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reply to post by rickymouse
WE stopped using the CFC and the ozone hole didn't grow worse. On top of that the fluoride in those things was made illegal because it was toxic to humans. If was only a matter of time before people were going to get sick and start suing businesses. Although it hurt the ozone layer it was blown up to shield us from the truth. It was in everything back those days. It was easy to get a a moderately toxic dose.
A flood from where? :lol
Bhola cyclone, Bangladesh (East Pakistan), 1970. Death toll estimated at 150,000 to 550,000. Hooghly River cyclone, India and Bangladesh, 1737. Death toll: 350,000. Haiphong typhoon, Vietnam, 1881. Death toll: 300,000. Coringa cyclone, India, 1839. Death toll: 300,000. Backerganj cyclone, Bangladesh, 1584. Death toll: 200,000. Great Backerganj Cyclone, Bangladesh, 1876. Death toll: 200,000. Chittagong cyclone, Bangladesh, 1897. Death toll: 175,000. Super Typhoon Nina, China, 1975. Death toll: 171,000. Cyclone 02B, Bangladesh, 1991. Death toll: 140,000. Great Bombay Cyclone, India (from the Arabian Sea), 1882. Death toll: 100,000.
Originally posted by pikestaff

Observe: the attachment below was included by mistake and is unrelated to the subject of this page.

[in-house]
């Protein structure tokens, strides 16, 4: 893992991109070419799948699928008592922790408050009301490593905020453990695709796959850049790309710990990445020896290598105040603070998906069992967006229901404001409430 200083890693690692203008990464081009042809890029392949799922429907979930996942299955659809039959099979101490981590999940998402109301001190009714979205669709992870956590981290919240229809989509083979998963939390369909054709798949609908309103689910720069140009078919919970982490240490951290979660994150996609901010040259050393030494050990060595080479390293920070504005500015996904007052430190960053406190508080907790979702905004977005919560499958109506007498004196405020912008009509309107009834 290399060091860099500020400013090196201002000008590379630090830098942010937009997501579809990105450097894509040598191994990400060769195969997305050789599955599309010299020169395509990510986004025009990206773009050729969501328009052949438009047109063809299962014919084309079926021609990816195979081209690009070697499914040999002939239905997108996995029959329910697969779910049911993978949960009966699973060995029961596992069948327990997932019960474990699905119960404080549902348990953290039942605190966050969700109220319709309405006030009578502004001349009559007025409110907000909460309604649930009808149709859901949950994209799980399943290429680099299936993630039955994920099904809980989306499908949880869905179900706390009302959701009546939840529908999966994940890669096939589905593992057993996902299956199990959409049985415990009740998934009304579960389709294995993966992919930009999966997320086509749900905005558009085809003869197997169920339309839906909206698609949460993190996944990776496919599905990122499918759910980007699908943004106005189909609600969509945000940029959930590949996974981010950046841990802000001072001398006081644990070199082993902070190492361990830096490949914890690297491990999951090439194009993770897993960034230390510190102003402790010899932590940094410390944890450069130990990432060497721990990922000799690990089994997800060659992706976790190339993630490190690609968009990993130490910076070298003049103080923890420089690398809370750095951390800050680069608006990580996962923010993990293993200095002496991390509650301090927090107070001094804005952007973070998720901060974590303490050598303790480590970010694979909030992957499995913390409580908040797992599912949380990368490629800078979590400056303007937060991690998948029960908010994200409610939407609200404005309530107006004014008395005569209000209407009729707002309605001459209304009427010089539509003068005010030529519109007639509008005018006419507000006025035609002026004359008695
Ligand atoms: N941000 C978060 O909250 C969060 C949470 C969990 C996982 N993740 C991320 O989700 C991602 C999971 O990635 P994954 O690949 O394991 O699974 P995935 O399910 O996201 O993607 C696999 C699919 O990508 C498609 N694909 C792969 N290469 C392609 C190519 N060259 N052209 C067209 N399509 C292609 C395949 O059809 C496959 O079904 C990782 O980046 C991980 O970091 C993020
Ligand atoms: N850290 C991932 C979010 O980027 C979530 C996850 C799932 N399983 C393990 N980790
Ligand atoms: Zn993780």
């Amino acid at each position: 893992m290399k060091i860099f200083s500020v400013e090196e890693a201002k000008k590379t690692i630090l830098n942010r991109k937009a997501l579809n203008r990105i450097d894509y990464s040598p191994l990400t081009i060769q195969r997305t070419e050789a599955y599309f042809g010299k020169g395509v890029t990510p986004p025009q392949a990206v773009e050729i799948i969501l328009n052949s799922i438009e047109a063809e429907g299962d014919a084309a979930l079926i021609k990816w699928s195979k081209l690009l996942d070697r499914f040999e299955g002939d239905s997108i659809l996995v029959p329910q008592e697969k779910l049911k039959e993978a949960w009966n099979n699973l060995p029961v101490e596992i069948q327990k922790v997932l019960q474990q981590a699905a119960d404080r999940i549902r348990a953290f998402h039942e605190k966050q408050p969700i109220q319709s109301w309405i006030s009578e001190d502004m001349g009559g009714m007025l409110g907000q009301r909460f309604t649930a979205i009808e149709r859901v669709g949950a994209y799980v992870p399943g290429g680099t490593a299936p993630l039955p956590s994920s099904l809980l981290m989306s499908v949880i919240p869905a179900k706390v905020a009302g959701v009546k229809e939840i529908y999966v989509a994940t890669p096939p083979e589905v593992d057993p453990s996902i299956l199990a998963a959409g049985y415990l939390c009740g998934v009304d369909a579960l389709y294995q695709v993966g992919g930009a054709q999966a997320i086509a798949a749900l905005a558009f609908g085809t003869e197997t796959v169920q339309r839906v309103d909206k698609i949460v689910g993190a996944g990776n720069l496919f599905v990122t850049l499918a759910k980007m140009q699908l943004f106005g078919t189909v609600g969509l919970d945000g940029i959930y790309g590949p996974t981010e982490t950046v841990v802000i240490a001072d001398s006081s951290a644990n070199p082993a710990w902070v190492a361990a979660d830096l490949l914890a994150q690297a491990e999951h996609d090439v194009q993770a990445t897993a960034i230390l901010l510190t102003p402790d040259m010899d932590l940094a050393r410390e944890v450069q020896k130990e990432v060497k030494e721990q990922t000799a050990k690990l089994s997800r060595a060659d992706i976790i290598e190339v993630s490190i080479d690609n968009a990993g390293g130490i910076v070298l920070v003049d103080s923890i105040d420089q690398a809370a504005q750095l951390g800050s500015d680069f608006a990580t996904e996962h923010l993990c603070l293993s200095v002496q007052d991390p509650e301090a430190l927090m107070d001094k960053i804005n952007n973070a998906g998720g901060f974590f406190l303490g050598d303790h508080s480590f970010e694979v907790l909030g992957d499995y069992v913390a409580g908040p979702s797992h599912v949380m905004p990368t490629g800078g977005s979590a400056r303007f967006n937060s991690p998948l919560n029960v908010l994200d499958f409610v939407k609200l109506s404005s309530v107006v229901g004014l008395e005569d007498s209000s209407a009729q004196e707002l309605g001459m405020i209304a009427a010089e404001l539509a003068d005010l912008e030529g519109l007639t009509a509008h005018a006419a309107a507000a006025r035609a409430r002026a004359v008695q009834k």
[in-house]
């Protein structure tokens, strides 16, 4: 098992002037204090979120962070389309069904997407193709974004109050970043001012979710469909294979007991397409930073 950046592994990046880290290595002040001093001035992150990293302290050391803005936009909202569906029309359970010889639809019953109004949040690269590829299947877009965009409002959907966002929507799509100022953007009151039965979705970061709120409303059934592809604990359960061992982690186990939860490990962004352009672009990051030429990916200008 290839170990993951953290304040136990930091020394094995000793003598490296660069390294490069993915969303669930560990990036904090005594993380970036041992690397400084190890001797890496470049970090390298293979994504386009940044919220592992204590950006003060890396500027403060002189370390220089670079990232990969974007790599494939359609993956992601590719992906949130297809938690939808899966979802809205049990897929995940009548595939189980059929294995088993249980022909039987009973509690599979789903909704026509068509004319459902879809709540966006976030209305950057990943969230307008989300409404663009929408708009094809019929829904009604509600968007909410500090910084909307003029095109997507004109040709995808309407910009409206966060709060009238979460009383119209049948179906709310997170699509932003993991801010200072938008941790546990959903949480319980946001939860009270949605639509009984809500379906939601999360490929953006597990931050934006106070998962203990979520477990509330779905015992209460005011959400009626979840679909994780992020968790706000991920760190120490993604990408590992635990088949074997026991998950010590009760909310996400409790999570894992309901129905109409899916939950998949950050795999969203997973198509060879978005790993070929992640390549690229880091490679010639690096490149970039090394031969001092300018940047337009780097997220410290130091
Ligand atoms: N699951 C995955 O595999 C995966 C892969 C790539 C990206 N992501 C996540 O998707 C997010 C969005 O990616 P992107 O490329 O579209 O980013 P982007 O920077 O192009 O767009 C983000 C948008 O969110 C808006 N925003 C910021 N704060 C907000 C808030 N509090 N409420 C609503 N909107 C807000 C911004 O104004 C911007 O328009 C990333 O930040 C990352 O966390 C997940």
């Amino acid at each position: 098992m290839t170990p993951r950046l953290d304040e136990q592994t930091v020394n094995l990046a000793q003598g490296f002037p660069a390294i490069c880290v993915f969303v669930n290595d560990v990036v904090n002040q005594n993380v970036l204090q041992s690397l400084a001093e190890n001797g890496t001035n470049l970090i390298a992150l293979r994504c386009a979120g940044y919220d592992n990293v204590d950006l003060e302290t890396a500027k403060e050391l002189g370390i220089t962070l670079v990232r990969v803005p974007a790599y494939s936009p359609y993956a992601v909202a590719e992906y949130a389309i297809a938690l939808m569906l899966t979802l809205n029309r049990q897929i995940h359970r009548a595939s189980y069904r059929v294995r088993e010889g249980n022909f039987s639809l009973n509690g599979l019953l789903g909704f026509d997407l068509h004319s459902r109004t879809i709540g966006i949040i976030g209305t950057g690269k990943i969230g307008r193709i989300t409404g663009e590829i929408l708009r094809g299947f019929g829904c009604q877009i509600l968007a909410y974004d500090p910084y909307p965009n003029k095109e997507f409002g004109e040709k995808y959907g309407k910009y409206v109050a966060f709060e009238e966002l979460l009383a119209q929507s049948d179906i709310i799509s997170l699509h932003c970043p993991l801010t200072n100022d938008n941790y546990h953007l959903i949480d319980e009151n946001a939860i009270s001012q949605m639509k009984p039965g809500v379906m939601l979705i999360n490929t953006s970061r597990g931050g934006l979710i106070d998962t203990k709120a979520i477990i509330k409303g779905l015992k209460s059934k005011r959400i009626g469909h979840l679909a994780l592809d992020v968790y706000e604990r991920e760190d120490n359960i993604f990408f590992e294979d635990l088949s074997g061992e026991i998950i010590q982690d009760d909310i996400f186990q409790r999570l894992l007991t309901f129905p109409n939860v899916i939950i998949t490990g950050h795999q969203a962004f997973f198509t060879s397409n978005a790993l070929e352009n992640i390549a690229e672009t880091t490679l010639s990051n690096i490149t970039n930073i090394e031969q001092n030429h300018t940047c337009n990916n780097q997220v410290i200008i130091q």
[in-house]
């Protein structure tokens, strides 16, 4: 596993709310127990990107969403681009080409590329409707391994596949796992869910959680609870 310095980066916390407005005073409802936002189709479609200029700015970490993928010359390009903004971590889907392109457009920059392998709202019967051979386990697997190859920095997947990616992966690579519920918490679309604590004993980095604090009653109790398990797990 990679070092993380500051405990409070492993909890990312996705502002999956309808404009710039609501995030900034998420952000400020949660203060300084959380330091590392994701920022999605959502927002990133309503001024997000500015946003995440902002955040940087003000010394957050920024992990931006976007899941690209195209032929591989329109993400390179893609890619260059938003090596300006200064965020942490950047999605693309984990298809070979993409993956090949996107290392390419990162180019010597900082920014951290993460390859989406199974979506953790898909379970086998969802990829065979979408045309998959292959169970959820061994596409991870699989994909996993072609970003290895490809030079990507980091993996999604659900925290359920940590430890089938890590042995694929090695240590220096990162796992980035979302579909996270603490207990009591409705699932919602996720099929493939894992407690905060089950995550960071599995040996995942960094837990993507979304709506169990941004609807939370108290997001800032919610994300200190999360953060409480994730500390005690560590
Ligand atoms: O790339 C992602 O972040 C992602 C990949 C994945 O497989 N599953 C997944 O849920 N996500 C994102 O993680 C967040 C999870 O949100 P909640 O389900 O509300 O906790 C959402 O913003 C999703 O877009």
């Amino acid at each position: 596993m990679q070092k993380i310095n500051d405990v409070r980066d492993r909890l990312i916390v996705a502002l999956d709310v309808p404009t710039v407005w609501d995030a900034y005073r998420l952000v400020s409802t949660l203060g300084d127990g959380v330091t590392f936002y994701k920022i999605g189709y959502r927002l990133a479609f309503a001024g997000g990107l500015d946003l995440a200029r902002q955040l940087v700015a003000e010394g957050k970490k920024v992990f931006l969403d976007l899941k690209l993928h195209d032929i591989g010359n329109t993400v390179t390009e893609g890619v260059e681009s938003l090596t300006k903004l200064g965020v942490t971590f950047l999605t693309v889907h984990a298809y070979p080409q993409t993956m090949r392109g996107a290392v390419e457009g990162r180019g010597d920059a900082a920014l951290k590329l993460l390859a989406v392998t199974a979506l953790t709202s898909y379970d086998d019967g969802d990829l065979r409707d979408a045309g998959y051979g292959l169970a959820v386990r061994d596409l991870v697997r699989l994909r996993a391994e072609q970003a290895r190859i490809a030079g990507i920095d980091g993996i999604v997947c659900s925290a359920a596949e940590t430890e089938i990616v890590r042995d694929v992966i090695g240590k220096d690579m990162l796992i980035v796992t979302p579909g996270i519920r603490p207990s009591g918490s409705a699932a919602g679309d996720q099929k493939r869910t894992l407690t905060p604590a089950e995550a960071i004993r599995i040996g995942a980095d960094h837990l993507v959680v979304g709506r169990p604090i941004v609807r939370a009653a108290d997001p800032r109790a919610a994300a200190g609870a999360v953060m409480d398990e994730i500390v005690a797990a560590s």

Originally posted by The Sword
reply to post by ollncasino
Oh yay, another thread to "de-bunk" global warming.
Give it up, deniers/debunkers.
While you forecast doom and gloom, others are looking for solutions to help humanity adapt.
According to Climate depot, sea ice at the north pole is on the increase, summer and winter, what does that mean?
When scientists try to attribute some observed climatic change to a specific forcing, they usually use complex climate models. The scientists at Germany's Max Planck Institute for Meteorology (MPI-M), however, decided on a different strategy as they set out to identify the main driver for the observed sea-ice loss in the Arctic. Dirk Notz, lead author of the study that was now published in the journal Geophysical Research Letters, explains why: "Sea ice is so thin that it reacts very sensitive to the large natural fluctuations of weather and climate that prevail in the Arctic. Because these fluctuations are inherently chaotic, their specific timing cannot be reproduced by standard climate models. Such models therefore aren't necessarily the best tool to examine if natural fluctuations did cause the observed sea-ice loss."